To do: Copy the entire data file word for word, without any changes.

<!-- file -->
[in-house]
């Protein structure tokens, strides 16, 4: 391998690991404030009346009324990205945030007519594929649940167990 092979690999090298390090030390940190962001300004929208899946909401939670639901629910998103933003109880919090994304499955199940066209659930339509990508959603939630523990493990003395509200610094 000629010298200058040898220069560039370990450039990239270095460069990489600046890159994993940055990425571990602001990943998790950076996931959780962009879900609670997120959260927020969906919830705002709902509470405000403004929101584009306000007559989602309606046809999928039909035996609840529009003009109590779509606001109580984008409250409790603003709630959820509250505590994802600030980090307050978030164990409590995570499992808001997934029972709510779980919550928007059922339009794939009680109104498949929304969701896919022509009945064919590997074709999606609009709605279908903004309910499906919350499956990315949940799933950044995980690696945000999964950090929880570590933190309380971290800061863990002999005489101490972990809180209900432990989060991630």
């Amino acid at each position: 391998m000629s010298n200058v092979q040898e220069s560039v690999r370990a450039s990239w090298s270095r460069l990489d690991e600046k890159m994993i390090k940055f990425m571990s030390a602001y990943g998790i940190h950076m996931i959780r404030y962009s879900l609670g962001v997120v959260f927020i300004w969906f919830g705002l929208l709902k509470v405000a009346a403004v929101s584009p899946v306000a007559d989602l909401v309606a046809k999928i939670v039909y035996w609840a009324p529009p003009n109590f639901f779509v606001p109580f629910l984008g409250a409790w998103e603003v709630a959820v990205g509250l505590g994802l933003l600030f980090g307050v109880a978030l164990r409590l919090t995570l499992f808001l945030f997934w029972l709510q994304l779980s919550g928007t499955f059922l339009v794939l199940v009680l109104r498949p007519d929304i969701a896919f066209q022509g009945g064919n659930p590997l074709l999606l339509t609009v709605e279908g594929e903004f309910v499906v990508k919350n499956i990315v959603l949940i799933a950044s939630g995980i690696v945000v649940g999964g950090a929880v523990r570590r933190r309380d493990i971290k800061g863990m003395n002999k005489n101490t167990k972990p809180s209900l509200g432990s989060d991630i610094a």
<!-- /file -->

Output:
[in-house]
């Protein structure tokens, strides 16, 4: 391998690991404030009346009324990205945030007519594929649940167990 092979690999090298390090030390940190962001300004929208899946909401939670639901629910998103933003109880919090994304499955199940066209659930339509990508959603939630523990493990003395509200610094 000629010298200058040898220069560039370990450039990239270095460069990489600046890159994993940055990425571990602001990943998790950076996931959780962009879900609670997120959260927020969906919830705002709902509470405000403004929101584009306000007559989602309606046809999928039909035996609840529009003009109590779509606001109580984008409250409790603003709630959820509250505590994802600030980090307050978030164990409590995570499992808001997934029972709510779980919550928007059922339009794939009680109104498949929304969701896919022509009945064919590997074709999606609009709605279908903004309910499906919350499956990315949940799933950044995980690696945000999964950090929880570590933190309380971290800061863990002999005489101490972990809180209900432990989060991630």
């Amino acid at each position: 391998m000629s010298n200058v092979q040898e220069s560039v690999r370990a450039s990239w090298s270095r460069l990489d690991e600046k890159m994993i390090k940055f990425m571990s030390a602001y990943g998790i940190h950076m996931i959780r404030y962009s879900l609670g962001v997120v959260f927020i300004w969906f919830g705002l929208l709902k509470v405000a009346a403004v929101s584009p899946v306000a007559d989602l909401v309606a046809k999928i939670v039909y035996w609840a009324p529009p003009n109590f639901f779509v606001p109580f629910l984008g409250a409790w998103e603003v709630a959820v990205g509250l505590g994802l933003l600030f980090g307050v109880a978030l164990r409590l919090t995570l499992f808001l945030f997934w029972l709510q994304l779980s919550g928007t499955f059922l339009v794939l199940v009680l109104r498949p007519d929304i969701a896919f066209q022509g009945g064919n659930p590997l074709l999606l339509t609009v709605e279908g594929e903004f309910v499906v990508k919350n499956i990315v959603l949940i799933a950044s939630g995980i690696v945000v649940g999964g950090a929880v523990r570590r933190r309380d493990i971290k800061g863990m003395n002999k005489n101490t167990k972990p809180s209900l509200g432990s989060d991630i610094a």